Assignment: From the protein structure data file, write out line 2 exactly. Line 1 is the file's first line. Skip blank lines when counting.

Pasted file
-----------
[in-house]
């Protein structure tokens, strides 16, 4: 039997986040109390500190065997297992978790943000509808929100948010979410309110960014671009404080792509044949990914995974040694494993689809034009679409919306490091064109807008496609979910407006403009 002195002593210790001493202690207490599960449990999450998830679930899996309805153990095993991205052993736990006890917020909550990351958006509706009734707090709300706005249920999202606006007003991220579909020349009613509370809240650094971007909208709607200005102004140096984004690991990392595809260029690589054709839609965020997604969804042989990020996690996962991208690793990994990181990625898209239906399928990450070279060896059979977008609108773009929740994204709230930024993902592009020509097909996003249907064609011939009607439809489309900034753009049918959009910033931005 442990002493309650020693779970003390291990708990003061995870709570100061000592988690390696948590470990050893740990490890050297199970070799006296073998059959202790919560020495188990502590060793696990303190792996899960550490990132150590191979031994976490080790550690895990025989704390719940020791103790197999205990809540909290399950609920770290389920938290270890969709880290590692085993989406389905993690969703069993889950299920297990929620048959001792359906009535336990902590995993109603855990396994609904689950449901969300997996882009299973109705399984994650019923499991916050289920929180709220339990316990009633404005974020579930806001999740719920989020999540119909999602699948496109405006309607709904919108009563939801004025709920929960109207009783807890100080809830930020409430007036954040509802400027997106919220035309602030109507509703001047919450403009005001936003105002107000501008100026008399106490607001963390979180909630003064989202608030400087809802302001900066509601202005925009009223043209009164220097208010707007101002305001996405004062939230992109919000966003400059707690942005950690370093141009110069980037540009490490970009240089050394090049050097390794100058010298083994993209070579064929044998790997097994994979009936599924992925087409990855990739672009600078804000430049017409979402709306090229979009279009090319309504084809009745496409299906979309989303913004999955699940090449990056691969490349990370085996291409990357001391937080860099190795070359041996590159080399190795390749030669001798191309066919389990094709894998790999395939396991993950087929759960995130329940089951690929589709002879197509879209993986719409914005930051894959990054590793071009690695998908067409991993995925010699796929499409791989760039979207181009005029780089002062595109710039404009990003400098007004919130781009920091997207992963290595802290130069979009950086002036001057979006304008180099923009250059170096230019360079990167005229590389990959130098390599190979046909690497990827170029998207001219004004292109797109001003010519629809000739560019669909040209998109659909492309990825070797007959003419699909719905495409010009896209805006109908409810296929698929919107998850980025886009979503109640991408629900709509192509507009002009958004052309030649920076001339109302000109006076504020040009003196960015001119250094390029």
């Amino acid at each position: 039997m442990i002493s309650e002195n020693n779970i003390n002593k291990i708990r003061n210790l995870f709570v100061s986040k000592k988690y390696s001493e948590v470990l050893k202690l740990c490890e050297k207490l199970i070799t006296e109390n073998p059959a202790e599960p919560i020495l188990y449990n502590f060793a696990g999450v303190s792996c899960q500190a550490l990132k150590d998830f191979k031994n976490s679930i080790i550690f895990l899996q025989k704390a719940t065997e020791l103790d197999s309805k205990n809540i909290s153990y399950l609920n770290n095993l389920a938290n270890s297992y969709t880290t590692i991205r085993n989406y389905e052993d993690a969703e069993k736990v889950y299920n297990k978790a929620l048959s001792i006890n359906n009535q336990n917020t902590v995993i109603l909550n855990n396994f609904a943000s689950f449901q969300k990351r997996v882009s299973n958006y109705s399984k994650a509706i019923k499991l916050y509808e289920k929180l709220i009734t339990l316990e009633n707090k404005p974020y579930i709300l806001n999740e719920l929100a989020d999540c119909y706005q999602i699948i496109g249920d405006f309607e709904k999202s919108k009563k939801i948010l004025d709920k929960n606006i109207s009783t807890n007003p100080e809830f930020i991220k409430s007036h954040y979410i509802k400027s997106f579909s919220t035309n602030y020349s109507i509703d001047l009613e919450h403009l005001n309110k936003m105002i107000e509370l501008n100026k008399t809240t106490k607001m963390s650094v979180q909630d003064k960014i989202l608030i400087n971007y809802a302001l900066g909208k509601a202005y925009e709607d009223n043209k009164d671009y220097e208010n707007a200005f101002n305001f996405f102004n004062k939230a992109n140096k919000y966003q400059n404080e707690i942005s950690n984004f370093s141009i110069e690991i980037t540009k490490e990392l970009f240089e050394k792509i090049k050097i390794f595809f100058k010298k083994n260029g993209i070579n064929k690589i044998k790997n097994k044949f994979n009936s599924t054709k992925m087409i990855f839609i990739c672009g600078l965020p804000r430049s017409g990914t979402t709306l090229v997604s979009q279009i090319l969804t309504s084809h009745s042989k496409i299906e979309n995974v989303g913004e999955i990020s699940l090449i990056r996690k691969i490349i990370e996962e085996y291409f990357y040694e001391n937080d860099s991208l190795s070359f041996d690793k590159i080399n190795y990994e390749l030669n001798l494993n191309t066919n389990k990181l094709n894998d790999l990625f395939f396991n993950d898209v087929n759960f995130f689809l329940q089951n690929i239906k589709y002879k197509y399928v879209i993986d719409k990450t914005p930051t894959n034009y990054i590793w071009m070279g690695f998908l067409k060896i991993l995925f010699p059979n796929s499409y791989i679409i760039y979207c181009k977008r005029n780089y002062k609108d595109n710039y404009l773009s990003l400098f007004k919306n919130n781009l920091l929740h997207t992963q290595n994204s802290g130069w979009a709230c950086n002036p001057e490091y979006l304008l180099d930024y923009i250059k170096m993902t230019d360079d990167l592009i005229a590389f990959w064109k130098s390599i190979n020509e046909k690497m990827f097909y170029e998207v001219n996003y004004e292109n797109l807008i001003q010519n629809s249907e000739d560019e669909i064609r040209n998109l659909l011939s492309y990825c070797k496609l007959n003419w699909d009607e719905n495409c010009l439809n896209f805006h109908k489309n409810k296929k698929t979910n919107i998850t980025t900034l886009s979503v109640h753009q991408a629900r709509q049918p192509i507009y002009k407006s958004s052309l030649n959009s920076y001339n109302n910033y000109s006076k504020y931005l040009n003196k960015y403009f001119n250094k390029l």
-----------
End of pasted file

């Protein structure tokens, strides 16, 4: 039997986040109390500190065997297992978790943000509808929100948010979410309110960014671009404080792509044949990914995974040694494993689809034009679409919306490091064109807008496609979910407006403009 002195002593210790001493202690207490599960449990999450998830679930899996309805153990095993991205052993736990006890917020909550990351958006509706009734707090709300706005249920999202606006007003991220579909020349009613509370809240650094971007909208709607200005102004140096984004690991990392595809260029690589054709839609965020997604969804042989990020996690996962991208690793990994990181990625898209239906399928990450070279060896059979977008609108773009929740994204709230930024993902592009020509097909996003249907064609011939009607439809489309900034753009049918959009910033931005 442990002493309650020693779970003390291990708990003061995870709570100061000592988690390696948590470990050893740990490890050297199970070799006296073998059959202790919560020495188990502590060793696990303190792996899960550490990132150590191979031994976490080790550690895990025989704390719940020791103790197999205990809540909290399950609920770290389920938290270890969709880290590692085993989406389905993690969703069993889950299920297990929620048959001792359906009535336990902590995993109603855990396994609904689950449901969300997996882009299973109705399984994650019923499991916050289920929180709220339990316990009633404005974020579930806001999740719920989020999540119909999602699948496109405006309607709904919108009563939801004025709920929960109207009783807890100080809830930020409430007036954040509802400027997106919220035309602030109507509703001047919450403009005001936003105002107000501008100026008399106490607001963390979180909630003064989202608030400087809802302001900066509601202005925009009223043209009164220097208010707007101002305001996405004062939230992109919000966003400059707690942005950690370093141009110069980037540009490490970009240089050394090049050097390794100058010298083994993209070579064929044998790997097994994979009936599924992925087409990855990739672009600078804000430049017409979402709306090229979009279009090319309504084809009745496409299906979309989303913004999955699940090449990056691969490349990370085996291409990357001391937080860099190795070359041996590159080399190795390749030669001798191309066919389990094709894998790999395939396991993950087929759960995130329940089951690929589709002879197509879209993986719409914005930051894959990054590793071009690695998908067409991993995925010699796929499409791989760039979207181009005029780089002062595109710039404009990003400098007004919130781009920091997207992963290595802290130069979009950086002036001057979006304008180099923009250059170096230019360079990167005229590389990959130098390599190979046909690497990827170029998207001219004004292109797109001003010519629809000739560019669909040209998109659909492309990825070797007959003419699909719905495409010009896209805006109908409810296929698929919107998850980025886009979503109640991408629900709509192509507009002009958004052309030649920076001339109302000109006076504020040009003196960015001119250094390029």